Friday, the Interfax news agency reported. Otherhigh-level officialsare involved...Running three major, well-publicized,
simultaneous criminal investigations into corruption is without precedent here...Sergei Stepashin, head of the government’s auditing agency and not particularly an ally of Putin’s,
told Interfax that his staff had sent evidence of the
space program embezzlement to criminal investigators a year ago.
Russia's President Vladimir Putin has dismissed
the armed forces chief, just three days after the defence minister was sacked over a corruption scandal...Russian authorities are investigating the sale of defence ministry assets at prices
below market value...Last month, Russian
investigators raided the offices of a state-controlled military contractor, Oboronservice, and began investigating the company
amid claims that it had sold assets to commercial firms at a loss of nearly 3bn roubles ($95m; £59m)...Several Oboronservice employees have been arrested and five cases of suspected
fraud have been launched by the Russian Federal Investigative Committee.
Of all the scandals to rock the Kremlin in recent years, none
has been as potentially damaging or as swiftly damage-controlled as the case of Igor Shuvalov, the first deputy prime minister
of the Russian Federation. Beginning in December 2011 and extending into May 2012, two previously little-noticed transactions
– one involving the purchase of a sizable stake in an imperiled Anglo-Dutch steelmaker, the other involving Shuvalov's
by-proxy investment in Gazprom during its "liberalization" period – have been extensively investigated by the international
financial press. Public interest in these deals has been driven, in part, by the tabloid sensationalism of watching some of
Russia's oligarchs appear as supporting characters in a melodrama set in the heart of Vladimir Putin's presidential administration.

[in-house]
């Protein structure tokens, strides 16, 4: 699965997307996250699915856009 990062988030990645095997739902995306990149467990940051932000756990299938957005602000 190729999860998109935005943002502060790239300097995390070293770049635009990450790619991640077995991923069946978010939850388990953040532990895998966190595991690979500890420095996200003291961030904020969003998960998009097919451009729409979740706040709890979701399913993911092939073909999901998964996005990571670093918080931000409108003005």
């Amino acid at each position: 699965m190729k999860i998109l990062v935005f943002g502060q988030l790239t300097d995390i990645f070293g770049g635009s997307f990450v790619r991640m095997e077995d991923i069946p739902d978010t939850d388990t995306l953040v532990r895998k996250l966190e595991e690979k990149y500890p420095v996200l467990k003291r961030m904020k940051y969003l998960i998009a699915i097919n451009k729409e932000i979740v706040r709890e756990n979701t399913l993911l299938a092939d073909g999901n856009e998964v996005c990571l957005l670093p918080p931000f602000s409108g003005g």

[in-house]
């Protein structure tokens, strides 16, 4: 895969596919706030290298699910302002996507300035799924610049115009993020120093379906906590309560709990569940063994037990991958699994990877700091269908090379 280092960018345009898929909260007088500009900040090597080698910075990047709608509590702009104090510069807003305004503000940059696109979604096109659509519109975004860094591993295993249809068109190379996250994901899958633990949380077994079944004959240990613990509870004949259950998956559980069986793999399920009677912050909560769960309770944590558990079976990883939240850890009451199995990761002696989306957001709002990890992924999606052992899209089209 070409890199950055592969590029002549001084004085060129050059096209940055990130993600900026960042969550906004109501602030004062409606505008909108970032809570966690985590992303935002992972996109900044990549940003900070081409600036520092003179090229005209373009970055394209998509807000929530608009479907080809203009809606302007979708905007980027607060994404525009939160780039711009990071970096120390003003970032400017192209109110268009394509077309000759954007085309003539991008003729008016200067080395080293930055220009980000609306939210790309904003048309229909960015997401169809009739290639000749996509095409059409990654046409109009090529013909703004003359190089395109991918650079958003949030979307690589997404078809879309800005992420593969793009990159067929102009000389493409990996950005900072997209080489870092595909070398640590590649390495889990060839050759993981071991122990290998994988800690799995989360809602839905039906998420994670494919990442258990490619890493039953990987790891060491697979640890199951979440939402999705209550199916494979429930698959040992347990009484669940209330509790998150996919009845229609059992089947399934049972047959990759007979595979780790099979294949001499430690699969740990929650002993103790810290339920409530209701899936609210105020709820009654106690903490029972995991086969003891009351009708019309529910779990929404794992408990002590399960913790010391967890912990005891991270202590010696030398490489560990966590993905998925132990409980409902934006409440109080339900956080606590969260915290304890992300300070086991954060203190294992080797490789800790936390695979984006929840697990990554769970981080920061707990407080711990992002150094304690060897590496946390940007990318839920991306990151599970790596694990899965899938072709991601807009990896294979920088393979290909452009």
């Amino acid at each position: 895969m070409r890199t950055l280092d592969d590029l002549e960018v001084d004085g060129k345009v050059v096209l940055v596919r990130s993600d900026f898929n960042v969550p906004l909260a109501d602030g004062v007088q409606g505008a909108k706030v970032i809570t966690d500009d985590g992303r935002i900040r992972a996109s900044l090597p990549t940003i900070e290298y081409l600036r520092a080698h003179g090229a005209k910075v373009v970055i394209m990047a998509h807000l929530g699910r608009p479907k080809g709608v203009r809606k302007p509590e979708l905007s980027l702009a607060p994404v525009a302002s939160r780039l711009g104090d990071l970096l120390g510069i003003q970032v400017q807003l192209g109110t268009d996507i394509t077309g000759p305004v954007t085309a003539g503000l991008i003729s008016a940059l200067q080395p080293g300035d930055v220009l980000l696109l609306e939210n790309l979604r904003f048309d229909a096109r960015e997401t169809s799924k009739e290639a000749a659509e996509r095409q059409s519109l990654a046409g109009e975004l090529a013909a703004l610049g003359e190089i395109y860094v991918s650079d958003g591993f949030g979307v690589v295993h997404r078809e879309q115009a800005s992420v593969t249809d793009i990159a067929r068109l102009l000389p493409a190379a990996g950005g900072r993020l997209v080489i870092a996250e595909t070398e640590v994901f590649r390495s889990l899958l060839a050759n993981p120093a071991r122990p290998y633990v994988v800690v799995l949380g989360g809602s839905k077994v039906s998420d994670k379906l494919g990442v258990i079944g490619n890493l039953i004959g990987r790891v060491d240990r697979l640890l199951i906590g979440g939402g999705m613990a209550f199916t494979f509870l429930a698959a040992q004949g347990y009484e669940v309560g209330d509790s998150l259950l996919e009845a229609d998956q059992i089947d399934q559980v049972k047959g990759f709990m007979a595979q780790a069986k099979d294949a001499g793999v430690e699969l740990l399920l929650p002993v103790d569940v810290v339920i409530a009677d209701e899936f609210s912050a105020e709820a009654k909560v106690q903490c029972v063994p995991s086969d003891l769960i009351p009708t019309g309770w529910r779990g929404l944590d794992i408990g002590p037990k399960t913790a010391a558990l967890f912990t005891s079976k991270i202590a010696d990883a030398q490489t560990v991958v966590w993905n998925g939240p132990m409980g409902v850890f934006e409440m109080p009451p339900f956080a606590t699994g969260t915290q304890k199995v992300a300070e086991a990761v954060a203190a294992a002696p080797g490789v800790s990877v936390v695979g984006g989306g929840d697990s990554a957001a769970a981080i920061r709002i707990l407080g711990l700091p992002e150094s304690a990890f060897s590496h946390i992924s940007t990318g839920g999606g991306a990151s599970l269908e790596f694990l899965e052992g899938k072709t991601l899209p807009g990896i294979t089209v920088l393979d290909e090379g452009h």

The "Shuvalov Affair" would be less fascinating if Russia's reputation for transparency and accountability did not make
it – as described in US State Department cables – a "virtual mafia state". Journalist Luke Harding summarized
these cables' contents in his memoir detailing his time as The Guardian's much-chivvied Moscow correspondent: "Arms
trafficking, money laundering, personal enrichment, protection for gangsters, extortion and kickbacks, suitcases full of money
and secret offshore bank accounts in Cyprus and Switzerland: the cables unpick a dysfunctional political system in which bribery
alone totals an estimated $300bn a year, and in which it is often hard to distinguish between the activities of government
and organised crime." Accused by prominent Russian opposition figures of taking bribes and profiting from insider trading,
Shuvalov claims that his family's vast fortune – estimated today to be in excess of $200m – was obtained lawfully
President Vladimir Putin fired Anatoly Serdyukov as defense minister
after a probe into an alleged $95 million fraud at the ministry, the most senior official to be ousted over corruption by
the Russian leader... The country’s Investigative Committee said Oct. 25 it was conducting searches of offices belonging
to OAO Oboronservis, a contractor supplying goods and services to the military, according to the statement. The alleged fraud